With thanks to expert Playwright Sarah Ruhl and the artistic talent of Director JoAnne Winter (Co-Founder and Director of Word for Word Performing Arts Company ), and Set Designer David Shirk’s Academy Award-winning (Visual Effects) design experience, as well as a talented cast, The Clean House is a big hit!
A 2005 Pulitzer-Prize-finalist, The Clean House, is a comic drama that mixes fantasy and reality as it tells the story of five dissimilar people. Throughout the play, the actors address the audience to talk about themselves or imagine situations involving other characters. The play opens with three characters coming out to address the audience. Matilda (Livia Demarchi) comes out first, with a tantalizing untranslated joke told with an exuberance that transmits a fair amount of its humor. As we learn, she is from Brazil. Some of the jokes and comments are translated for the audience on a projection screen at the back wall of David Shirk’s elegant white set, which also includes a small stage behind a painting which is lifted to enact Matilda’s description of her parents. Matilda tells us in her long opening monologue that when she’s not thinking of jokes she gets depressed, and, when she get depressed, she doesn’t like to clean.
Next, Lane (Sylvia Burboeck), a doctor in her 50s, comes out to explain that Matilda, her Brazilian maid, is depressed and has been failing to clean her house. She is followed by Virginia (Tamar Cohn), Lane’s older sister, a housewife who argues that people who do not clean their own homes are “insane.”
Virginia persuades Matilda to let her clean her sister’s house on the sly, thereby setting in motion a series of events that gradually re-orders and deepens the relationships among the play’s other characters, who include Lane’s husband Charles (Steve Price), a surgeon, and his new mistress Ana (Sumi Narendran), on whom he recently performed a mastectomy, just after instantly falling in love with her during a breast consultation.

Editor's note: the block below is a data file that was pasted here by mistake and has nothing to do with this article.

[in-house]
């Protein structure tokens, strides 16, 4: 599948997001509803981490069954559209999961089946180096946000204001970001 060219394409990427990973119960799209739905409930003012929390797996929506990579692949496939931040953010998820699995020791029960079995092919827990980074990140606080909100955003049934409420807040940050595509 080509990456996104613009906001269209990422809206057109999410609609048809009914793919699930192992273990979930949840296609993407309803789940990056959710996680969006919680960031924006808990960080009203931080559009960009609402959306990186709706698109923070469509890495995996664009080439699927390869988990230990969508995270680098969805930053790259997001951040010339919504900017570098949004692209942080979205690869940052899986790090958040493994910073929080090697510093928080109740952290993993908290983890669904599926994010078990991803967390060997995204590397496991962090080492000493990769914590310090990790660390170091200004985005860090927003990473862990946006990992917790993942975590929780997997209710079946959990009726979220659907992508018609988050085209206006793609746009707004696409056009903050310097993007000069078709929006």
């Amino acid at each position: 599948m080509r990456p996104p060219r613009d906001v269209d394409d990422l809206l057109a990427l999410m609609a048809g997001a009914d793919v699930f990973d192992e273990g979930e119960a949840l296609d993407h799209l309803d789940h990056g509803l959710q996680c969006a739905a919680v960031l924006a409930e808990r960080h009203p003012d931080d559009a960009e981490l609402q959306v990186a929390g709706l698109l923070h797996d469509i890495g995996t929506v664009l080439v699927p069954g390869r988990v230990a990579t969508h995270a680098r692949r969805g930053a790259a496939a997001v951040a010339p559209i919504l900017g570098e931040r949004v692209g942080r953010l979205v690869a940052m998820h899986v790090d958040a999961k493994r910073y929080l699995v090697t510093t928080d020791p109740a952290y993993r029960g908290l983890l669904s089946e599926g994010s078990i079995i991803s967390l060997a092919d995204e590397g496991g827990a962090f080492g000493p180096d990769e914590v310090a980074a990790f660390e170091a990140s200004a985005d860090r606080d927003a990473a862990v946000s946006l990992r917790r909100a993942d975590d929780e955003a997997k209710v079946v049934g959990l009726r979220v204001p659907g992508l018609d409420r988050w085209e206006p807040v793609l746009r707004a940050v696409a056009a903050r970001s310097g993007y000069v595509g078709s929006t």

The Clean House is a play that keeps revealing surprising secrets and layers of rich feelings as it goes along. Director JoAnne Winter blends its contrasting tones with subtle precision. Her cast displays a keen understanding of Sarah Ruhl’s ability to see the absurdity in extremes of emotions with authenticity. We may never come to a full understanding of the jokes life plays on us, but the wisest and possibly noblest response is to have a good laugh, anyway.
The Clean House will run through Sunday, June 14th. Thursday shows are at 7:30 p.m.; Fridays and Saturdays at 8:00 p.m.; Sunday Matinees at 2:00 p.m. All performances are at the Barn and Theatre, home of the Ross Valley Players, 30 Sir Francis Drake Blvd., in Ross. To order tickets, call 415-456-9555, ext. 1 or online at www.RossValleyPlayers.com
Coming up next at the Ross Valley Players will be Gilbert & Sullivan’s The Pirates of Penzance, from July 17 through August 15, 2015, directed by James Dunn.
Flora Lynn Isaacson
Photos by Ross Valley Players